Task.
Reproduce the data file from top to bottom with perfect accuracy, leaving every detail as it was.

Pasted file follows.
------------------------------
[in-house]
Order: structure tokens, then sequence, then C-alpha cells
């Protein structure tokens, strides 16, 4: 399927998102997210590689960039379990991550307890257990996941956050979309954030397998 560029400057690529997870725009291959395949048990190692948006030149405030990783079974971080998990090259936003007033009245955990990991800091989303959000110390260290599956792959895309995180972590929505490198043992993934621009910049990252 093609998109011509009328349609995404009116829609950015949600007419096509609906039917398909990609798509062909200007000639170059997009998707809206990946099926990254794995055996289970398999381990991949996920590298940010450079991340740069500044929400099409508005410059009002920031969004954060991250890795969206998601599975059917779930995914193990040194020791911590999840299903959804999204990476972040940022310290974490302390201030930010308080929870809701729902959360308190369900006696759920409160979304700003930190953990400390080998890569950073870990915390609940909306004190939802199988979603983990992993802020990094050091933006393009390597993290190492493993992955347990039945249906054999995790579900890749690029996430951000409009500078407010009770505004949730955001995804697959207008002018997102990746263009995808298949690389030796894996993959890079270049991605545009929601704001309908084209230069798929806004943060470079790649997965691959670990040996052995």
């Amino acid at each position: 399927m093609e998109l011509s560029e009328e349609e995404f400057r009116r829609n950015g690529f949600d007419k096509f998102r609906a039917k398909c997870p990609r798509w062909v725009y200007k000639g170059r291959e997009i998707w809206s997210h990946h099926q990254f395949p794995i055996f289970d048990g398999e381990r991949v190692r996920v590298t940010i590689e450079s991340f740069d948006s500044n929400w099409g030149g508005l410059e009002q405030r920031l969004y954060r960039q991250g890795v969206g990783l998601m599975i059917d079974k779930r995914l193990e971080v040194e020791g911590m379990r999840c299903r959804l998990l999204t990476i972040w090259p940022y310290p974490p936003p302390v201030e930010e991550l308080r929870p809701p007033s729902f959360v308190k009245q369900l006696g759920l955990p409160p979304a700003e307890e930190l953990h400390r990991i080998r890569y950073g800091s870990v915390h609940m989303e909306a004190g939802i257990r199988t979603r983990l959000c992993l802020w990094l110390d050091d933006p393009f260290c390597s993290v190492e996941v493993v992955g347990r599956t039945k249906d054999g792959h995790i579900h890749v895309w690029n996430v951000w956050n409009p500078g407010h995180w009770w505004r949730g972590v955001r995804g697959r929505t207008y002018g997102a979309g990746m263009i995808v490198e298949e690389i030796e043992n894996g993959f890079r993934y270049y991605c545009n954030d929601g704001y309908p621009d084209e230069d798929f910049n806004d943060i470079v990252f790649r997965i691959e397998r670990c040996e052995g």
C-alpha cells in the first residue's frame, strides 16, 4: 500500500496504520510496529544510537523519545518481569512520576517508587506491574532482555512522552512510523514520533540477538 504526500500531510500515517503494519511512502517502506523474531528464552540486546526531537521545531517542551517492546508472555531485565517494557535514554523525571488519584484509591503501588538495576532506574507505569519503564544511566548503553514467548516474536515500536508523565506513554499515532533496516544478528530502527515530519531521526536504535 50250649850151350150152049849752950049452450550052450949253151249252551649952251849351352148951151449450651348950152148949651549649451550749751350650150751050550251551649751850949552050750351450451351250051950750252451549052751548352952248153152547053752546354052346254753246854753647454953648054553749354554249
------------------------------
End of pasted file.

[in-house]
Order: structure tokens, then sequence, then C-alpha cells
């Protein structure tokens, strides 16, 4: 399927998102997210590689960039379990991550307890257990996941956050979309954030397998 560029400057690529997870725009291959395949048990190692948006030149405030990783079974971080998990090259936003007033009245955990990991800091989303959000110390260290599956792959895309995180972590929505490198043992993934621009910049990252 093609998109011509009328349609995404009116829609950015949600007419096509609906039917398909990609798509062909200007000639170059997009998707809206990946099926990254794995055996289970398999381990991949996920590298940010450079991340740069500044929400099409508005410059009002920031969004954060991250890795969206998601599975059917779930995914193990040194020791911590999840299903959804999204990476972040940022310290974490302390201030930010308080929870809701729902959360308190369900006696759920409160979304700003930190953990400390080998890569950073870990915390609940909306004190939802199988979603983990992993802020990094050091933006393009390597993290190492493993992955347990039945249906054999995790579900890749690029996430951000409009500078407010009770505004949730955001995804697959207008002018997102990746263009995808298949690389030796894996993959890079270049991605545009929601704001309908084209230069798929806004943060470079790649997965691959670990040996052995």
């Amino acid at each position: 399927m093609e998109l011509s560029e009328e349609e995404f400057r009116r829609n950015g690529f949600d007419k096509f998102r609906a039917k398909c997870p990609r798509w062909v725009y200007k000639g170059r291959e997009i998707w809206s997210h990946h099926q990254f395949p794995i055996f289970d048990g398999e381990r991949v190692r996920v590298t940010i590689e450079s991340f740069d948006s500044n929400w099409g030149g508005l410059e009002q405030r920031l969004y954060r960039q991250g890795v969206g990783l998601m599975i059917d079974k779930r995914l193990e971080v040194e020791g911590m379990r999840c299903r959804l998990l999204t990476i972040w090259p940022y310290p974490p936003p302390v201030e930010e991550l308080r929870p809701p007033s729902f959360v308190k009245q369900l006696g759920l955990p409160p979304a700003e307890e930190l953990h400390r990991i080998r890569y950073g800091s870990v915390h609940m989303e909306a004190g939802i257990r199988t979603r983990l959000c992993l802020w990094l110390d050091d933006p393009f260290c390597s993290v190492e996941v493993v992955g347990r599956t039945k249906d054999g792959h995790i579900h890749v895309w690029n996430v951000w956050n409009p500078g407010h995180w009770w505004r949730g972590v955001r995804g697959r929505t207008y002018g997102a979309g990746m263009i995808v490198e298949e690389i030796e043992n894996g993959f890079r993934y270049y991605c545009n954030d929601g704001y309908p621009d084209e230069d798929f910049n806004d943060i470079v990252f790649r997965i691959e397998r670990c040996e052995g």
C-alpha cells in the first residue's frame, strides 16, 4: 500500500496504520510496529544510537523519545518481569512520576517508587506491574532482555512522552512510523514520533540477538 504526500500531510500515517503494519511512502517502506523474531528464552540486546526531537521545531517542551517492546508472555531485565517494557535514554523525571488519584484509591503501588538495576532506574507505569519503564544511566548503553514467548516474536515500536508523565506513554499515532533496516544478528530502527515530519531521526536504535 50250649850151350150152049849752950049452450550052450949253151249252551649952251849351352148951151449450651348950152148949651549649451550749751350650150751050550251551649751850949552050750351450451351250051950750252451549052751548352952248153152547053752546354052346254753246854753647454953648054553749354554249